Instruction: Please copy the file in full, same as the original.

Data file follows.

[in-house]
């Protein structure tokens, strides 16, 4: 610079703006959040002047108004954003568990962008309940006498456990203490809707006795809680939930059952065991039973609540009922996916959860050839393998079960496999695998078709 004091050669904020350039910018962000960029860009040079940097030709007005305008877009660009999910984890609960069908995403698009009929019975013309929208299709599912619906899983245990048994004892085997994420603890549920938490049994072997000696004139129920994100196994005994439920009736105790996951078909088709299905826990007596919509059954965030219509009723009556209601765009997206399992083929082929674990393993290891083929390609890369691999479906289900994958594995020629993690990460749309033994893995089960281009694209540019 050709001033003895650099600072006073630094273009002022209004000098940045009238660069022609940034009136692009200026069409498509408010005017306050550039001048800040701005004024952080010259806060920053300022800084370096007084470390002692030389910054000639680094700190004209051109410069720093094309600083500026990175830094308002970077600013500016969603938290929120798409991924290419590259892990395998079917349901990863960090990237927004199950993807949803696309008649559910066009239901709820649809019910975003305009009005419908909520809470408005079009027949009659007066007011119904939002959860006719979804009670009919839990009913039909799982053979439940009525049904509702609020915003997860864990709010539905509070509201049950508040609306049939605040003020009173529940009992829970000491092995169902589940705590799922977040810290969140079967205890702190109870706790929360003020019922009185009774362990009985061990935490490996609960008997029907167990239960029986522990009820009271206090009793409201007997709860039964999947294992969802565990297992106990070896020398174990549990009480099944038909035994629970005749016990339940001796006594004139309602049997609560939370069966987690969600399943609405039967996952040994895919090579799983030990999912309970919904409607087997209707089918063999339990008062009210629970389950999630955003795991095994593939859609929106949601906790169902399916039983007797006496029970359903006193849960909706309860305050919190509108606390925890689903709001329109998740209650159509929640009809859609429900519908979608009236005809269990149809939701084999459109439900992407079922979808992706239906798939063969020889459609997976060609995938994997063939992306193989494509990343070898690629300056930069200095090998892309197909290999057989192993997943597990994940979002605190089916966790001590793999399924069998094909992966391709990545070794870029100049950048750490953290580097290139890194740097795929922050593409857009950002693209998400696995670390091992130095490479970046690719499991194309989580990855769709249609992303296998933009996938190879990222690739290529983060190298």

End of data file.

[in-house]
């Protein structure tokens, strides 16, 4: 610079703006959040002047108004954003568990962008309940006498456990203490809707006795809680939930059952065991039973609540009922996916959860050839393998079960496999695998078709 004091050669904020350039910018962000960029860009040079940097030709007005305008877009660009999910984890609960069908995403698009009929019975013309929208299709599912619906899983245990048994004892085997994420603890549920938490049994072997000696004139129920994100196994005994439920009736105790996951078909088709299905826990007596919509059954965030219509009723009556209601765009997206399992083929082929674990393993290891083929390609890369691999479906289900994958594995020629993690990460749309033994893995089960281009694209540019 050709001033003895650099600072006073630094273009002022209004000098940045009238660069022609940034009136692009200026069409498509408010005017306050550039001048800040701005004024952080010259806060920053300022800084370096007084470390002692030389910054000639680094700190004209051109410069720093094309600083500026990175830094308002970077600013500016969603938290929120798409991924290419590259892990395998079917349901990863960090990237927004199950993807949803696309008649559910066009239901709820649809019910975003305009009005419908909520809470408005079009027949009659007066007011119904939002959860006719979804009670009919839990009913039909799982053979439940009525049904509702609020915003997860864990709010539905509070509201049950508040609306049939605040003020009173529940009992829970000491092995169902589940705590799922977040810290969140079967205890702190109870706790929360003020019922009185009774362990009985061990935490490996609960008997029907167990239960029986522990009820009271206090009793409201007997709860039964999947294992969802565990297992106990070896020398174990549990009480099944038909035994629970005749016990339940001796006594004139309602049997609560939370069966987690969600399943609405039967996952040994895919090579799983030990999912309970919904409607087997209707089918063999339990008062009210629970389950999630955003795991095994593939859609929106949601906790169902399916039983007797006496029970359903006193849960909706309860305050919190509108606390925890689903709001329109998740209650159509929640009809859609429900519908979608009236005809269990149809939701084999459109439900992407079922979808992706239906798939063969020889459609997976060609995938994997063939992306193989494509990343070898690629300056930069200095090998892309197909290999057989192993997943597990994940979002605190089916966790001590793999399924069998094909992966391709990545070794870029100049950048750490953290580097290139890194740097795929922050593409857009950002693209998400696995670390091992130095490479970046690719499991194309989580990855769709249609992303296998933009996938190879990222690739290529983060190298």